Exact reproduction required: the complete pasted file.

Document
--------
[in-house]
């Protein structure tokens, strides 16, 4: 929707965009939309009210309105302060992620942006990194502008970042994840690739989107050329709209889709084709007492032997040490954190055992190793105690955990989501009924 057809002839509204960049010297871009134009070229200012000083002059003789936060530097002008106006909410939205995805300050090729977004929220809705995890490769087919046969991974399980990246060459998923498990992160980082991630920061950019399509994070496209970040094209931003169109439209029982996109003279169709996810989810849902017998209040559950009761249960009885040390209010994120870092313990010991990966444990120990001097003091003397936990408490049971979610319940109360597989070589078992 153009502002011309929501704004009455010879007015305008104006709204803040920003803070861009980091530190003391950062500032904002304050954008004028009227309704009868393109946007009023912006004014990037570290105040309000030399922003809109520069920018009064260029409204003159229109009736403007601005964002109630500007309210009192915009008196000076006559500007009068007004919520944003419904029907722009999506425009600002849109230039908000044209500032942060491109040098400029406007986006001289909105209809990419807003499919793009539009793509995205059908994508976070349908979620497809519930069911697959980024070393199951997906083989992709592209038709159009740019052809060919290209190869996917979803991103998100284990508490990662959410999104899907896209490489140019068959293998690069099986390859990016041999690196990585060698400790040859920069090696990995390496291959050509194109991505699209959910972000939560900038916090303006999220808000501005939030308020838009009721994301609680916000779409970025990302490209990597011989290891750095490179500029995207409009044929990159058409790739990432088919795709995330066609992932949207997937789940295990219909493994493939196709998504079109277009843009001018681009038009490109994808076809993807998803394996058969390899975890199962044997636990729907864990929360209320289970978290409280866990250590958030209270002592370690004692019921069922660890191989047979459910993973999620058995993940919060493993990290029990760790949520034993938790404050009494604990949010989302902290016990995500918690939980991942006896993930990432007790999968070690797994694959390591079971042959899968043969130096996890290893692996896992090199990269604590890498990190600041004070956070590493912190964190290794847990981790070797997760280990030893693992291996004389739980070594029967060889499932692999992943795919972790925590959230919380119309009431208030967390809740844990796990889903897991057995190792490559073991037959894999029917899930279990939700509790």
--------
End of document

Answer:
[in-house]
């Protein structure tokens, strides 16, 4: 929707965009939309009210309105302060992620942006990194502008970042994840690739989107050329709209889709084709007492032997040490954190055992190793105690955990989501009924 057809002839509204960049010297871009134009070229200012000083002059003789936060530097002008106006909410939205995805300050090729977004929220809705995890490769087919046969991974399980990246060459998923498990992160980082991630920061950019399509994070496209970040094209931003169109439209029982996109003279169709996810989810849902017998209040559950009761249960009885040390209010994120870092313990010991990966444990120990001097003091003397936990408490049971979610319940109360597989070589078992 153009502002011309929501704004009455010879007015305008104006709204803040920003803070861009980091530190003391950062500032904002304050954008004028009227309704009868393109946007009023912006004014990037570290105040309000030399922003809109520069920018009064260029409204003159229109009736403007601005964002109630500007309210009192915009008196000076006559500007009068007004919520944003419904029907722009999506425009600002849109230039908000044209500032942060491109040098400029406007986006001289909105209809990419807003499919793009539009793509995205059908994508976070349908979620497809519930069911697959980024070393199951997906083989992709592209038709159009740019052809060919290209190869996917979803991103998100284990508490990662959410999104899907896209490489140019068959293998690069099986390859990016041999690196990585060698400790040859920069090696990995390496291959050509194109991505699209959910972000939560900038916090303006999220808000501005939030308020838009009721994301609680916000779409970025990302490209990597011989290891750095490179500029995207409009044929990159058409790739990432088919795709995330066609992932949207997937789940295990219909493994493939196709998504079109277009843009001018681009038009490109994808076809993807998803394996058969390899975890199962044997636990729907864990929360209320289970978290409280866990250590958030209270002592370690004692019921069922660890191989047979459910993973999620058995993940919060493993990290029990760790949520034993938790404050009494604990949010989302902290016990995500918690939980991942006896993930990432007790999968070690797994694959390591079971042959899968043969130096996890290893692996896992090199990269604590890498990190600041004070956070590493912190964190290794847990981790070797997760280990030893693992291996004389739980070594029967060889499932692999992943795919972790925590959230919380119309009431208030967390809740844990796990889903897991057995190792490559073991037959894999029917899930279990939700509790």